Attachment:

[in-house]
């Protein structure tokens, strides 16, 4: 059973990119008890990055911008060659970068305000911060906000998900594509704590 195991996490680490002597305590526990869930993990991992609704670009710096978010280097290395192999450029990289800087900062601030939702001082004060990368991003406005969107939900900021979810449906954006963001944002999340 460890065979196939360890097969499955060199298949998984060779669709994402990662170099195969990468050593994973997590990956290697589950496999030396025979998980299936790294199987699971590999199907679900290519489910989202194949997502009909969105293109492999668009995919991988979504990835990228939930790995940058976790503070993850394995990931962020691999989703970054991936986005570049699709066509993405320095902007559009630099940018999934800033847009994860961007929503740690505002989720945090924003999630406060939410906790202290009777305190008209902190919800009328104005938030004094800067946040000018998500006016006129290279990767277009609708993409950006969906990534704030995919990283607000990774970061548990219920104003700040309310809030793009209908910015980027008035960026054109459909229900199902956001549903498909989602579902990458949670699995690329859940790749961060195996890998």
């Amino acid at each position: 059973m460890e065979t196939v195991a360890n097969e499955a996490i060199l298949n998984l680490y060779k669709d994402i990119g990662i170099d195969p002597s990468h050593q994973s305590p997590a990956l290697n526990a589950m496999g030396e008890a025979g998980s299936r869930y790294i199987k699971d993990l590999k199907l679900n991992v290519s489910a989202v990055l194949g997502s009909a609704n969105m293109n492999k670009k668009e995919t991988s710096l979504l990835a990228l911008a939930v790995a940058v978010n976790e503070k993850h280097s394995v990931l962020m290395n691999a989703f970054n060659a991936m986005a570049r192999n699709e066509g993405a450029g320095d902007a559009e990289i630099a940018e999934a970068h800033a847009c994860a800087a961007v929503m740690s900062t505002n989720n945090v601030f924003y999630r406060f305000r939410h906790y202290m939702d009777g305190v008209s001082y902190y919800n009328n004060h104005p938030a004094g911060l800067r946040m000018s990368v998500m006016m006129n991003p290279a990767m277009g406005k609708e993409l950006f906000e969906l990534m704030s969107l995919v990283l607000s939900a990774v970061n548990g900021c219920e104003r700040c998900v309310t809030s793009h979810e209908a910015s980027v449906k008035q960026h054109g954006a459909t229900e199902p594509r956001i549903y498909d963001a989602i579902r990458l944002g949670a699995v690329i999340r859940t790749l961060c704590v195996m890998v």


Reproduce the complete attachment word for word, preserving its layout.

[in-house]
């Protein structure tokens, strides 16, 4: 059973990119008890990055911008060659970068305000911060906000998900594509704590 195991996490680490002597305590526990869930993990991992609704670009710096978010280097290395192999450029990289800087900062601030939702001082004060990368991003406005969107939900900021979810449906954006963001944002999340 460890065979196939360890097969499955060199298949998984060779669709994402990662170099195969990468050593994973997590990956290697589950496999030396025979998980299936790294199987699971590999199907679900290519489910989202194949997502009909969105293109492999668009995919991988979504990835990228939930790995940058976790503070993850394995990931962020691999989703970054991936986005570049699709066509993405320095902007559009630099940018999934800033847009994860961007929503740690505002989720945090924003999630406060939410906790202290009777305190008209902190919800009328104005938030004094800067946040000018998500006016006129290279990767277009609708993409950006969906990534704030995919990283607000990774970061548990219920104003700040309310809030793009209908910015980027008035960026054109459909229900199902956001549903498909989602579902990458949670699995690329859940790749961060195996890998």
């Amino acid at each position: 059973m460890e065979t196939v195991a360890n097969e499955a996490i060199l298949n998984l680490y060779k669709d994402i990119g990662i170099d195969p002597s990468h050593q994973s305590p997590a990956l290697n526990a589950m496999g030396e008890a025979g998980s299936r869930y790294i199987k699971d993990l590999k199907l679900n991992v290519s489910a989202v990055l194949g997502s009909a609704n969105m293109n492999k670009k668009e995919t991988s710096l979504l990835a990228l911008a939930v790995a940058v978010n976790e503070k993850h280097s394995v990931l962020m290395n691999a989703f970054n060659a991936m986005a570049r192999n699709e066509g993405a450029g320095d902007a559009e990289i630099a940018e999934a970068h800033a847009c994860a800087a961007v929503m740690s900062t505002n989720n945090v601030f924003y999630r406060f305000r939410h906790y202290m939702d009777g305190v008209s001082y902190y919800n009328n004060h104005p938030a004094g911060l800067r946040m000018s990368v998500m006016m006129n991003p290279a990767m277009g406005k609708e993409l950006f906000e969906l990534m704030s969107l995919v990283l607000s939900a990774v970061n548990g900021c219920e104003r700040c998900v309310t809030s793009h979810e209908a910015s980027v449906k008035q960026h054109g954006a459909t229900e199902p594509r956001i549903y498909d963001a989602i579902r990458l944002g949670a699995v690329i999340r859940t790749l961060c704590v195996m890998v």